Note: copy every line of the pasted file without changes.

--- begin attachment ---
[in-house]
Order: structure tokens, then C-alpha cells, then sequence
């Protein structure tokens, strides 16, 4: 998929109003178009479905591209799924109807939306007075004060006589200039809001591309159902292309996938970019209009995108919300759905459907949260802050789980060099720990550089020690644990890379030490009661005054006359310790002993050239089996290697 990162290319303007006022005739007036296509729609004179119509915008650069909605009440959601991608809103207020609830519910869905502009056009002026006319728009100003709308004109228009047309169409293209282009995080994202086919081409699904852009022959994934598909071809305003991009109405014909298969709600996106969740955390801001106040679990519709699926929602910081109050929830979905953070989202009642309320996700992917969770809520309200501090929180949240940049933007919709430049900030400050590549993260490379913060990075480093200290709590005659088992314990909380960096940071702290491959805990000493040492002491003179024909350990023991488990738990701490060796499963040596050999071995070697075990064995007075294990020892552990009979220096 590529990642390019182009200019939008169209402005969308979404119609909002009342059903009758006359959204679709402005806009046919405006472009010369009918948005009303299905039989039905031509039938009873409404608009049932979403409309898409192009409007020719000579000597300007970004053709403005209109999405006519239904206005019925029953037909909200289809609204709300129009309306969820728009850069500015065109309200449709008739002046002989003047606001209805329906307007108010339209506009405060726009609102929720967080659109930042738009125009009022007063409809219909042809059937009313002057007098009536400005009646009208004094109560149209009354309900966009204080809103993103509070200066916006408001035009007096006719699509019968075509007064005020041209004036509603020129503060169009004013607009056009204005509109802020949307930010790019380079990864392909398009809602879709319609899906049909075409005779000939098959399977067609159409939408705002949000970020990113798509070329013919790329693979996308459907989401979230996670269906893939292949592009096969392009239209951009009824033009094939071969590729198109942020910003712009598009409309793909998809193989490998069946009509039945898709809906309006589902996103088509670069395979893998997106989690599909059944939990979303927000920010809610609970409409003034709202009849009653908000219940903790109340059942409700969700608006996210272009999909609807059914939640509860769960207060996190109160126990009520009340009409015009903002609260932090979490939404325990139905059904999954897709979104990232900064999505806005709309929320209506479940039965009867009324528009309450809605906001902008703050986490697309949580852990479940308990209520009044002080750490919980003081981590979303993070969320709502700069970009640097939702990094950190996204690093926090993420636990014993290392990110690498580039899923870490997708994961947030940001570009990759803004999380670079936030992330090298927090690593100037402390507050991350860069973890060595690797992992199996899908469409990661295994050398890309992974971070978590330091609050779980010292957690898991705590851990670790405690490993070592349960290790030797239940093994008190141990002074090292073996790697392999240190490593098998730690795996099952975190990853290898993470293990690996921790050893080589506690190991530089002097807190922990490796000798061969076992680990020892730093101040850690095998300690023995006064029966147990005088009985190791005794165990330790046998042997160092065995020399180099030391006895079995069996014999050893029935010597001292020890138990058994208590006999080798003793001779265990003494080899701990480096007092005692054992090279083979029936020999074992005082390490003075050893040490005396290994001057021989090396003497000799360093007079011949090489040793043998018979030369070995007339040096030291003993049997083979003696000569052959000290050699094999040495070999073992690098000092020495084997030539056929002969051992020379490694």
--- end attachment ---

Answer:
[in-house]
Order: structure tokens, then C-alpha cells, then sequence
């Protein structure tokens, strides 16, 4: 998929109003178009479905591209799924109807939306007075004060006589200039809001591309159902292309996938970019209009995108919300759905459907949260802050789980060099720990550089020690644990890379030490009661005054006359310790002993050239089996290697 990162290319303007006022005739007036296509729609004179119509915008650069909605009440959601991608809103207020609830519910869905502009056009002026006319728009100003709308004109228009047309169409293209282009995080994202086919081409699904852009022959994934598909071809305003991009109405014909298969709600996106969740955390801001106040679990519709699926929602910081109050929830979905953070989202009642309320996700992917969770809520309200501090929180949240940049933007919709430049900030400050590549993260490379913060990075480093200290709590005659088992314990909380960096940071702290491959805990000493040492002491003179024909350990023991488990738990701490060796499963040596050999071995070697075990064995007075294990020892552990009979220096 590529990642390019182009200019939008169209402005969308979404119609909002009342059903009758006359959204679709402005806009046919405006472009010369009918948005009303299905039989039905031509039938009873409404608009049932979403409309898409192009409007020719000579000597300007970004053709403005209109999405006519239904206005019925029953037909909200289809609204709300129009309306969820728009850069500015065109309200449709008739002046002989003047606001209805329906307007108010339209506009405060726009609102929720967080659109930042738009125009009022007063409809219909042809059937009313002057007098009536400005009646009208004094109560149209009354309900966009204080809103993103509070200066916006408001035009007096006719699509019968075509007064005020041209004036509603020129503060169009004013607009056009204005509109802020949307930010790019380079990864392909398009809602879709319609899906049909075409005779000939098959399977067609159409939408705002949000970020990113798509070329013919790329693979996308459907989401979230996670269906893939292949592009096969392009239209951009009824033009094939071969590729198109942020910003712009598009409309793909998809193989490998069946009509039945898709809906309006589902996103088509670069395979893998997106989690599909059944939990979303927000920010809610609970409409003034709202009849009653908000219940903790109340059942409700969700608006996210272009999909609807059914939640509860769960207060996190109160126990009520009340009409015009903002609260932090979490939404325990139905059904999954897709979104990232900064999505806005709309929320209506479940039965009867009324528009309450809605906001902008703050986490697309949580852990479940308990209520009044002080750490919980003081981590979303993070969320709502700069970009640097939702990094950190996204690093926090993420636990014993290392990110690498580039899923870490997708994961947030940001570009990759803004999380670079936030992330090298927090690593100037402390507050991350860069973890060595690797992992199996899908469409990661295994050398890309992974971070978590330091609050779980010292957690898991705590851990670790405690490993070592349960290790030797239940093994008190141990002074090292073996790697392999240190490593098998730690795996099952975190990853290898993470293990690996921790050893080589506690190991530089002097807190922990490796000798061969076992680990020892730093101040850690095998300690023995006064029966147990005088009985190791005794165990330790046998042997160092065995020399180099030391006895079995069996014999050893029935010597001292020890138990058994208590006999080798003793001779265990003494080899701990480096007092005692054992090279083979029936020999074992005082390490003075050893040490005396290994001057021989090396003497000799360093007079011949090489040793043998018979030369070995007339040096030291003993049997083979003696000569052959000290050699094999040495070999073992690098000092020495084997030539056929002969051992020379490694």